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New Zealand Dollar Rises as Market Tensions Ease but RBNZ Offers Little Support in Latest Stability Report

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- NZD rises as global market jitters fade and US Dollar eases.

- But RBNZ underlines domestic headwinds again on Wednesday.

- Some strategists suggest worst is now over and warm to the Kiwi.

© DragonImages, Adobe Stock

The New Zealand Dollar rose broadly Wednesday as market jitters over European politics eased allowing 'risk-on' currencies such as NZD to catch a bid.

With risk sentiment in the driving seat, the NZD/USD rate was quoted 0.96% higher at 0.6954 during the morning session Wednesday while the Pound-to-New-Zealand-Dollar rate was 0.81% lower at 1.9084. The Kiwi also recorded gains over all other developed world currencies barring the Swedish Krona.

While the NZD could count on global drivers for support, domestic developments suggest there might be constraints to any run higher in the currency.

Foreign exchange traders eyed the latest Reserve Bank of New Zealand (RBNZ) financial stability report released overnight which offered hints at why the Kiwi might remain a laggard for a while to come.

May's financial stability report did nothing to persuade markets the RBNZ is any closer to an interest rate rise than it was when new governor Adrian Orr led his inaugural monetary policy press conference, suggesting the Kiwi will remain vulnerable to other currencies whose central banks are raising interest rates.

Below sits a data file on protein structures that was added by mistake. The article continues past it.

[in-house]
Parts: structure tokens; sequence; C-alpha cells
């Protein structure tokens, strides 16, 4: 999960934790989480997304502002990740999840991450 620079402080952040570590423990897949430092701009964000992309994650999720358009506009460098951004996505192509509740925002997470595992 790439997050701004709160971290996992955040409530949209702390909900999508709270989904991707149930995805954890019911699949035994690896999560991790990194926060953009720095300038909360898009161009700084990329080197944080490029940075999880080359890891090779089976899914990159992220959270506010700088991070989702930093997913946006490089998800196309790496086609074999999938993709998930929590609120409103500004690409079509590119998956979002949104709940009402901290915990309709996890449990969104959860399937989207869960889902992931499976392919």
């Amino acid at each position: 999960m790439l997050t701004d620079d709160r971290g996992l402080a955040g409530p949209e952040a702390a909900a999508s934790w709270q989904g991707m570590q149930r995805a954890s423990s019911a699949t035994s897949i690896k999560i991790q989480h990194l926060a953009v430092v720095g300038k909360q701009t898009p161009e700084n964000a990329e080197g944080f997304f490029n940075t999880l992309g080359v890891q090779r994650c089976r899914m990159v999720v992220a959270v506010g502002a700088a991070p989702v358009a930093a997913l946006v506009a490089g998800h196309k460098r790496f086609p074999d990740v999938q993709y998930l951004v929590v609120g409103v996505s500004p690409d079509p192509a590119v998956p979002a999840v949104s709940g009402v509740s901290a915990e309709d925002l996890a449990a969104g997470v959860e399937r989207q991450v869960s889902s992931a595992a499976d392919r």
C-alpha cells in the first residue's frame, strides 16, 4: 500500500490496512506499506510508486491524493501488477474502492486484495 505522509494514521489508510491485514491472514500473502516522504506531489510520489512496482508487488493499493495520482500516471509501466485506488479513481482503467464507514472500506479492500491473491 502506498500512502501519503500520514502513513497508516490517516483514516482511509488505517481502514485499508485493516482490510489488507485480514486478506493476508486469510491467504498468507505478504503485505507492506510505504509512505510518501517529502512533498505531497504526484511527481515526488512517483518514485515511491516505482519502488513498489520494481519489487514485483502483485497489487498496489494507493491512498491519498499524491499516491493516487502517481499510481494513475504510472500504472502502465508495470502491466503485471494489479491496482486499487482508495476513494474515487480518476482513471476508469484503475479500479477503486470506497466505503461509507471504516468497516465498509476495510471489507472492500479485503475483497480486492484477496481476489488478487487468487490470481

The RBNZ noted in its May report that while household debt is no longer rising at the pace it once was, debt-laden households are a prime source of concern over Kiwi financial stability.

They will be the most sensitive to higher interest rates so will be a key consideration ahead of future monetary policy changes.

Domestic banks and their reliance on foreign funding also came in for scrutiny, which is a salient topic in light of recent market turbulence in Italy and Europe.

Policymakers noted that banks have reduced their reliance on foreign funding by growing customer deposits and borrowing over longer horizons but, nonetheless, flagged that global market instabilit could force Kiwi borrowing costs higher. This would be tantamount to an RBNZ interest rate rise, just without the associated lift to the currency.

"There are no fresh implications for the Official Cash Rate or the housing market from the May Financial Stability Report and we expect gradual increases in the OCR from August 2019," says Elias Haddad, a senior currency strategist at Commonwealth Bank of Australia.

The Reserve Bank of New Zealand has held its cash rate at record low of 1.75% for more than 18 months now, citing below target inflation and risks to the economic outlook. More recently strategists have increasingly abandoned forecasts for a 2018 interest rate rise this year and, egged on by the RBNZ, most now say it will be at least the second half of 2019 before the RBNZ raises rates.